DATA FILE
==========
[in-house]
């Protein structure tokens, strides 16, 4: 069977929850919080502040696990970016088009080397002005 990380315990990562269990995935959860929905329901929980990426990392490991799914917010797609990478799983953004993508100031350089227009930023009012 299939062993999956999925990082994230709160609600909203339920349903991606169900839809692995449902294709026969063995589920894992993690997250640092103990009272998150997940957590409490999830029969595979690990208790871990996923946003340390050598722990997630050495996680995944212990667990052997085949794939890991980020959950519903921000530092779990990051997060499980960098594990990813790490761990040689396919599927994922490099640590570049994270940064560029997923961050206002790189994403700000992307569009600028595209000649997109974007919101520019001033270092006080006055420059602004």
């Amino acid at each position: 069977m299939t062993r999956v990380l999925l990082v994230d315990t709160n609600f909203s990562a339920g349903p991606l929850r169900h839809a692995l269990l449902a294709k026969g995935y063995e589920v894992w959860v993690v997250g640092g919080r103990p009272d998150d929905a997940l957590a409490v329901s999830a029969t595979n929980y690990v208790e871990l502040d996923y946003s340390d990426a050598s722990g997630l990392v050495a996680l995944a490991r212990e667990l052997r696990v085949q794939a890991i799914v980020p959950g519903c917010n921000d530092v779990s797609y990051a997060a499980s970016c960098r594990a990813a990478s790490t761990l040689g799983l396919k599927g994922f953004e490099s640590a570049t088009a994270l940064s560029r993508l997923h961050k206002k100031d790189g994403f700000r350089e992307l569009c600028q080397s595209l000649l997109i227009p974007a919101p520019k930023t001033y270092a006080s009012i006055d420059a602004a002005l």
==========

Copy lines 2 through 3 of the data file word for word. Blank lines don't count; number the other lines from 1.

């Protein structure tokens, strides 16, 4: 069977929850919080502040696990970016088009080397002005 990380315990990562269990995935959860929905329901929980990426990392490991799914917010797609990478799983953004993508100031350089227009930023009012 299939062993999956999925990082994230709160609600909203339920349903991606169900839809692995449902294709026969063995589920894992993690997250640092103990009272998150997940957590409490999830029969595979690990208790871990996923946003340390050598722990997630050495996680995944212990667990052997085949794939890991980020959950519903921000530092779990990051997060499980960098594990990813790490761990040689396919599927994922490099640590570049994270940064560029997923961050206002790189994403700000992307569009600028595209000649997109974007919101520019001033270092006080006055420059602004």
């Amino acid at each position: 069977m299939t062993r999956v990380l999925l990082v994230d315990t709160n609600f909203s990562a339920g349903p991606l929850r169900h839809a692995l269990l449902a294709k026969g995935y063995e589920v894992w959860v993690v997250g640092g919080r103990p009272d998150d929905a997940l957590a409490v329901s999830a029969t595979n929980y690990v208790e871990l502040d996923y946003s340390d990426a050598s722990g997630l990392v050495a996680l995944a490991r212990e667990l052997r696990v085949q794939a890991i799914v980020p959950g519903c917010n921000d530092v779990s797609y990051a997060a499980s970016c960098r594990a990813a990478s790490t761990l040689g799983l396919k599927g994922f953004e490099s640590a570049t088009a994270l940064s560029r993508l997923h961050k206002k100031d790189g994403f700000r350089e992307l569009c600028q080397s595209l000649l997109i227009p974007a919101p520019k930023t001033y270092a006080s009012i006055d420059a602004a002005l």